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A Hard-Edged Revenge

Colonial Australian heroine single-minded amidst a madly violent society

Baykali Ganambarr and Aisling Franciosi in “The Nightingale.”
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I admire Australian director Jennifer Kent’s refusal to follow up her 2014 debut “The Babadook” by going to Hollywood and rebooting an ‘80s horror film. Her second film, “The Nightingale,” tries hard to be as bleak as possible, but winds up feeling rather one-note. Set in 1825, it depicts Australia’s colonial period as an orgy of rape and murder committed by white men as casually as they put their clothes on. The Babadook went from a supernatural villain to a “gay icon” via a mistake on Netflix’s website and the magic of ironic memes. That’s not going to happen with “The Nightingale.”

Having been a convict since she was 14, the Irish-born Clare (Aisling Franciosi) yearns to escape Lieutenant Hawkins (Sam Claflin.) Although she’s married to Aidan (Michael Sheasby), Hawkins and his underlings treat her as an object. (She gets raped three times in the film’s first half hour.) Something happens to change this situation, sending Clare on the run in pursuit of Hawkins. No white men will serve as her guide, so she hires Billy (Baykali Ganambarr), a young Aboriginal man. As she pursues a private vendetta, the white colonizers of Australia are trying to kill off as many Aboriginal people as they can.

The last two hours of “The Nightingale” take place in the outdoors, except for a brief stretch near its end. Kent shot most of the film in verdant forest, but she avoided framing it to look pretty. Radek Ladczuk’s cinematography is misty and dark. The narrative’s bleak mood is conveyed through the film’s look as well. It was shot in a 1.33 aspect ratio, which makes close-ups seem even tighter and long shots smaller, and even its lengthy running time conveys a feeling of being trapped alongside Clare on her desperate journey.

“The Nightingale” emphasizes the pain of violence. When Clare is raped for the second time, we see a close-up of her crying face. (This scene becomes even more disturbing because we can also hear her baby in the background.) But the only predictable thing about the film’s violence is that it’s a constant. Australian soldiers murder children just for annoying them. They kill Aboriginal men simply for existing.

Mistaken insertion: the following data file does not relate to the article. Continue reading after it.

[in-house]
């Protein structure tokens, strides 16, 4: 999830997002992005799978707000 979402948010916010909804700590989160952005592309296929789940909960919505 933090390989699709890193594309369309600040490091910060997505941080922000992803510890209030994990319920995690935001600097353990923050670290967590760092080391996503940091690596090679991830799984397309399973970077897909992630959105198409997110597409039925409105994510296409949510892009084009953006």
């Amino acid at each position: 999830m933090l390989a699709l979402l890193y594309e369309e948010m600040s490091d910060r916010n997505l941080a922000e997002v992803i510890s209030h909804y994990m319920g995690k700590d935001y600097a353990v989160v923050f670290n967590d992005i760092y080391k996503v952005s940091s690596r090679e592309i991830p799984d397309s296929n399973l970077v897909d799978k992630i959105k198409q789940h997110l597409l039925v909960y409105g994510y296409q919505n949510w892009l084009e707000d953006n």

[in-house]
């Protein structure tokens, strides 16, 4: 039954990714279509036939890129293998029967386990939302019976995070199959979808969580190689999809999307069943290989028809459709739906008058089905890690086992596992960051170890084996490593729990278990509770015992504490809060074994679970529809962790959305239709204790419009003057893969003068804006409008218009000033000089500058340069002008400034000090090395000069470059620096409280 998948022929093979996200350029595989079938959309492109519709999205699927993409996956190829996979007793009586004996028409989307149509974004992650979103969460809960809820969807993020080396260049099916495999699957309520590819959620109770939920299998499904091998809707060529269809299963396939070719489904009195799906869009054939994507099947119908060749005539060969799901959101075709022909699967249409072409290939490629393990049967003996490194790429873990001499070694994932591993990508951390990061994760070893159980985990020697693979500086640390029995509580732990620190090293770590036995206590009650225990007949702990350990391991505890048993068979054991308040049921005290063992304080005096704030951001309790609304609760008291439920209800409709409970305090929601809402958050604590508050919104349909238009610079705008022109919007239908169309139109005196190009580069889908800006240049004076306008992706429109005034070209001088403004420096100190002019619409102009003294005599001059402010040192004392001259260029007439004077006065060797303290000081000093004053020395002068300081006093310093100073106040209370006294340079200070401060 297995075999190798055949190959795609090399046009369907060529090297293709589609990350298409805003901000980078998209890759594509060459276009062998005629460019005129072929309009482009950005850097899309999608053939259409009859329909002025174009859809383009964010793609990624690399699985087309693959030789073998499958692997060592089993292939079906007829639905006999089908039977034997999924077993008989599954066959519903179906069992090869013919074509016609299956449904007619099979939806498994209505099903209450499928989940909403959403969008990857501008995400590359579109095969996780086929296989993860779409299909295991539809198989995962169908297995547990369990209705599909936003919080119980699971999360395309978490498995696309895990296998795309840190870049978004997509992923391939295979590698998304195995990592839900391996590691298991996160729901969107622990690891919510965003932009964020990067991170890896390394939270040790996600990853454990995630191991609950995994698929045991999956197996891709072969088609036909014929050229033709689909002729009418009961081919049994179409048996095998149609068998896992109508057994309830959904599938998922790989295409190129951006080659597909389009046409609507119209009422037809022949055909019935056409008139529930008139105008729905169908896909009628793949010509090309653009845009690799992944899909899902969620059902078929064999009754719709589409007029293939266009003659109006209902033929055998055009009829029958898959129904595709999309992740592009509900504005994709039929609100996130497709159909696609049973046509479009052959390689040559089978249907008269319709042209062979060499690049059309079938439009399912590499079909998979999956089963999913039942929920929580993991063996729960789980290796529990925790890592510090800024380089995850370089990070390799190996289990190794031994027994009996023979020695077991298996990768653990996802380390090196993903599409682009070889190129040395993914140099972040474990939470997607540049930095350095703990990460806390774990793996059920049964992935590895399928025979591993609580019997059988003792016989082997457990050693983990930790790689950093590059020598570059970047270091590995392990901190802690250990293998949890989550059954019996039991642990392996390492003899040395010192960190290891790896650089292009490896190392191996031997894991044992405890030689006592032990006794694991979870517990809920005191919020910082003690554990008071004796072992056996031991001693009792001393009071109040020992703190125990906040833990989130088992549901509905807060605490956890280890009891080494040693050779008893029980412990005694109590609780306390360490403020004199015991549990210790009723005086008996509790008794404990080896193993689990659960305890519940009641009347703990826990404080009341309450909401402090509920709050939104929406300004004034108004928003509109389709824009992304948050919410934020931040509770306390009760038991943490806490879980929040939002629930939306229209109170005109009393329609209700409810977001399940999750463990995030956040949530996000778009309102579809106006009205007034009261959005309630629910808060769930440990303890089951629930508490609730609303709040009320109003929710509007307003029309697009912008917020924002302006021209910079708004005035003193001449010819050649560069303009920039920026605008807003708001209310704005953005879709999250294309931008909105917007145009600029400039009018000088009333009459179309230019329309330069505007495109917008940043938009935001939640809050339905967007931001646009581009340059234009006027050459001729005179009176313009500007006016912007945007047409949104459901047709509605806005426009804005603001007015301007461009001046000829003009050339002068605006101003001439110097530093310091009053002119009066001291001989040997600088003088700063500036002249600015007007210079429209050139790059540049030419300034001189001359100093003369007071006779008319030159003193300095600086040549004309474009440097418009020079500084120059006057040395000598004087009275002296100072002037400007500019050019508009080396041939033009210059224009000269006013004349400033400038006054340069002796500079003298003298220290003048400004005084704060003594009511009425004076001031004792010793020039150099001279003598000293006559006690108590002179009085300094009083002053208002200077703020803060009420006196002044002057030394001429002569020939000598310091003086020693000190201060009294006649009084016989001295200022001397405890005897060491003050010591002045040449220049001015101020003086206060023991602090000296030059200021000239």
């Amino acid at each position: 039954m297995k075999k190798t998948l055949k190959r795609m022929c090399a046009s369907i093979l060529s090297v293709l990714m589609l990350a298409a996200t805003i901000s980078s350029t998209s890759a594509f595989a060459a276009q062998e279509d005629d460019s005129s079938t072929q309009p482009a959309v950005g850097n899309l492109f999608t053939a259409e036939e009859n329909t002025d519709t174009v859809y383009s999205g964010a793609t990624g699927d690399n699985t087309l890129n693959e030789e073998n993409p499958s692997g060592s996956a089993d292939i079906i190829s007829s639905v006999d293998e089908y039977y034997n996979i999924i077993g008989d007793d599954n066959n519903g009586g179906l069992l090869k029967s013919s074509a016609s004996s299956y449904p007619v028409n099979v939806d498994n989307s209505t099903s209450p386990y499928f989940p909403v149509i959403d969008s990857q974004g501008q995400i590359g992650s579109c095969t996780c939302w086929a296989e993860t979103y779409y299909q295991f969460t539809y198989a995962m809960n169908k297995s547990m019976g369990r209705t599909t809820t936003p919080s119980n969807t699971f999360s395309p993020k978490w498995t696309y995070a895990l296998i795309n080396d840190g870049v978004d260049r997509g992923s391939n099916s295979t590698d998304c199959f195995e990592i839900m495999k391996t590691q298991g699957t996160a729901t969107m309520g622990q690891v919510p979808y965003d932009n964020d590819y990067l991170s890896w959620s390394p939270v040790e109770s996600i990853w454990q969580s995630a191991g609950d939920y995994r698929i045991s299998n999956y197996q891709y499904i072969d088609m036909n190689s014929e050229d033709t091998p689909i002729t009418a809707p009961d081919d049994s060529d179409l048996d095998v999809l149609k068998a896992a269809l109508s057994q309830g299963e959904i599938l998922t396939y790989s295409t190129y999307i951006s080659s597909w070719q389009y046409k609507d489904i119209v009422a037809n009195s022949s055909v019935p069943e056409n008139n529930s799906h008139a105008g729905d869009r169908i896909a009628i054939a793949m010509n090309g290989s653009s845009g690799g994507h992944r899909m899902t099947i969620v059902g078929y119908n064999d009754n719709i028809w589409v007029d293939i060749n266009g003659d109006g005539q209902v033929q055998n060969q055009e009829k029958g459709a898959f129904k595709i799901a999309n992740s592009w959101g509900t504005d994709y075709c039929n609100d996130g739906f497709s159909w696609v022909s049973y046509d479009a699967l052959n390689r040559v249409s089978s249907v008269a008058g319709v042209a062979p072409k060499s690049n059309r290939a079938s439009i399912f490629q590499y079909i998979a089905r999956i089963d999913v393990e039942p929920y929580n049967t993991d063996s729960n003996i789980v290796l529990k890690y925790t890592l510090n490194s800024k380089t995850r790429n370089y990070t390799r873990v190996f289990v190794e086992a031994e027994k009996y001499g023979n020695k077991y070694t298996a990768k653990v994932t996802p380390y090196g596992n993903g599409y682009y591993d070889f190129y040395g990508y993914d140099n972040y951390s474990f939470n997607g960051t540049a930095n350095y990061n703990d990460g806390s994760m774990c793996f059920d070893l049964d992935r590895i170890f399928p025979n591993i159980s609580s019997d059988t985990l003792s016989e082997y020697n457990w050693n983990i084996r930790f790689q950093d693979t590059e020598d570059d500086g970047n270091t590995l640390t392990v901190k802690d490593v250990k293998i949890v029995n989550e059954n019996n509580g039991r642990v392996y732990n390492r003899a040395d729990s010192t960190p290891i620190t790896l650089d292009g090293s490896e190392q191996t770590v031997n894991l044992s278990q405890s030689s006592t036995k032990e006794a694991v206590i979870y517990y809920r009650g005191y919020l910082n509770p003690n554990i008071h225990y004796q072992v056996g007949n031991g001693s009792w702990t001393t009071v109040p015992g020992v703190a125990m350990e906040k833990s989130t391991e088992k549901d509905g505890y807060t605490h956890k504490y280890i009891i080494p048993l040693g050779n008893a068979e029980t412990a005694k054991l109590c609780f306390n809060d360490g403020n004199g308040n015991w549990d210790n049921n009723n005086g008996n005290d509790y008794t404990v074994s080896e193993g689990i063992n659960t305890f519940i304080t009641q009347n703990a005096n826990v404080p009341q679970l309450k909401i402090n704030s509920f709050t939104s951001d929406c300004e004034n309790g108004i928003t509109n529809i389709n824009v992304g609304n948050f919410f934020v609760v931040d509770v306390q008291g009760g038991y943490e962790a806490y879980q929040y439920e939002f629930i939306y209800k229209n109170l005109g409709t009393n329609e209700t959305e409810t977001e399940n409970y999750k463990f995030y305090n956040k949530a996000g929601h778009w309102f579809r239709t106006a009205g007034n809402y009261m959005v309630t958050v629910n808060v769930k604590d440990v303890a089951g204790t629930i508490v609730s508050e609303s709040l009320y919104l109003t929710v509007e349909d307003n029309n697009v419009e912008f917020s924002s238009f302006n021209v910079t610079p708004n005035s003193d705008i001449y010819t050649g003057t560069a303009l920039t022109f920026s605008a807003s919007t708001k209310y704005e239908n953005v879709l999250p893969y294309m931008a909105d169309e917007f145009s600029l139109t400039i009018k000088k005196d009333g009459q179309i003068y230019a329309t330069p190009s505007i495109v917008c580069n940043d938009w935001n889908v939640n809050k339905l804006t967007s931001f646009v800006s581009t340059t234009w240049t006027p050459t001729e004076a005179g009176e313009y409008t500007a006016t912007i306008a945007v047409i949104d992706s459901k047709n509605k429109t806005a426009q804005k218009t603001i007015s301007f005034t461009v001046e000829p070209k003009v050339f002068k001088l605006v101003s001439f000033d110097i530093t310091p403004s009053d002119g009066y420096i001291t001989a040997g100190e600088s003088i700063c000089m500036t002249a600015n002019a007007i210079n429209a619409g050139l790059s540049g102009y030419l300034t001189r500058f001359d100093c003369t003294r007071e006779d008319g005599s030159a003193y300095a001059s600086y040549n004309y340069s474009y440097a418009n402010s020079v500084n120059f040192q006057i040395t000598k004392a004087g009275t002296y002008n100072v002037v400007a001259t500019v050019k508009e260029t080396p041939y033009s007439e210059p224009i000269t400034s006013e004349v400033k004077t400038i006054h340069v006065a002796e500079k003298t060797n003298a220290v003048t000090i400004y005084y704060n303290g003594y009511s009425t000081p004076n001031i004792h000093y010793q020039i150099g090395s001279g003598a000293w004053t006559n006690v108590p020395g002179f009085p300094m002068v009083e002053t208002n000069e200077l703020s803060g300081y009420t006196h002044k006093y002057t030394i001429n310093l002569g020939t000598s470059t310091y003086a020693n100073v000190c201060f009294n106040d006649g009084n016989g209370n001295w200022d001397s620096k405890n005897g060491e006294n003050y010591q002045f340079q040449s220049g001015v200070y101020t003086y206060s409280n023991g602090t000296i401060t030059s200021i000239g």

Franciosi’s performance isn’t interested in making Clare “likable.” Her face is often a blank slate, whose only emotions are pain and anger. Forced into being a “nightingale,” a pretty singer who serves at Hawkins’ beck and call, Clare finds power in rejecting that role. But she’s the only character in the film who feels fully realized. Her relationship to Billy begins with an antagonism that would be funny if their circumstances weren’t so dangerous — he tells her how much he hates the English, she responds that she’s Irish and hates them, as well, and he moves on to anger against white people in general. But it turns into something close to a standard interracial buddy story.

In the past two years, women have directed a small pool of films grappling with sexual violence, sometimes explicitly: Vivian Qu’s “Angels Wear White,” Jennifer Fox’s “The Tale,” Mouly Surya’s “Marlina the Murderer In Four Acts,” Coralie Fargeat’s “Revenge,” and Isabella Eklof’s “Holiday.” Kent began talking about the ideas behind “The Nightingale” while still doing press for “The Babadook,” but it emerges into a world where the extent of sexual assault committed by powerful men in politics and the film industry has been revealed. The history of films about women seeking revenge on their rapists, usually directed by men, goes back decades before #MeToo. And more so than any of the films just named, “The Nightingale” falls into some of their pitfalls.

The press kit for “The Nightingale” took the unusual step of beginning with a paragraph-long trigger warning and statement ending, “While art can make viewers uncomfortable, it can also inspire reflection on the importance of empathy for our survival.” The fact that some Aboriginal spectators have blasted the film for introducing indigenous characters only to kill them off 30 seconds later obviously made Kent feel defensive. And, in fact, Clare uses Billy to serve her ends with little concern for his safety.

Another problem with the film is that its violence is committed entirely by men who act like one-dimensional mustache-twirling villains. In the real world, men who can be charming and loving are also capable of rape; if that weren’t the case, the crime would be far easier to avoid.

Kent’s film dives into excess and pain, setting itself up as the story of the founding of Australia. In attempting to engage with an unpalatable historical reality, “The Nightingale” actually feels like an update of a ‘70s exploitation movie (something “Revenge” succeeded much better at being thanks to its self-awareness.) Without having seen the film, an acquaintance likened it to a cross between “I Spit On Your Grave” and “Driving Miss Daisy” on Facebook, and that’IFC Fs harsh but accurate. The more it refuses to offer any solace or relief, the further away from real life it feels.

THE NIGHTINGALE | Directed by Jennifer Kent | IFC Films | In English and Gaelic and palawa kani with English subtitles | Opens Aug. 2 | IFC Center, 323 Sixth Ave. at W. Third St. | ifccenter.com

Updated 8:53 pm, August 1, 2019
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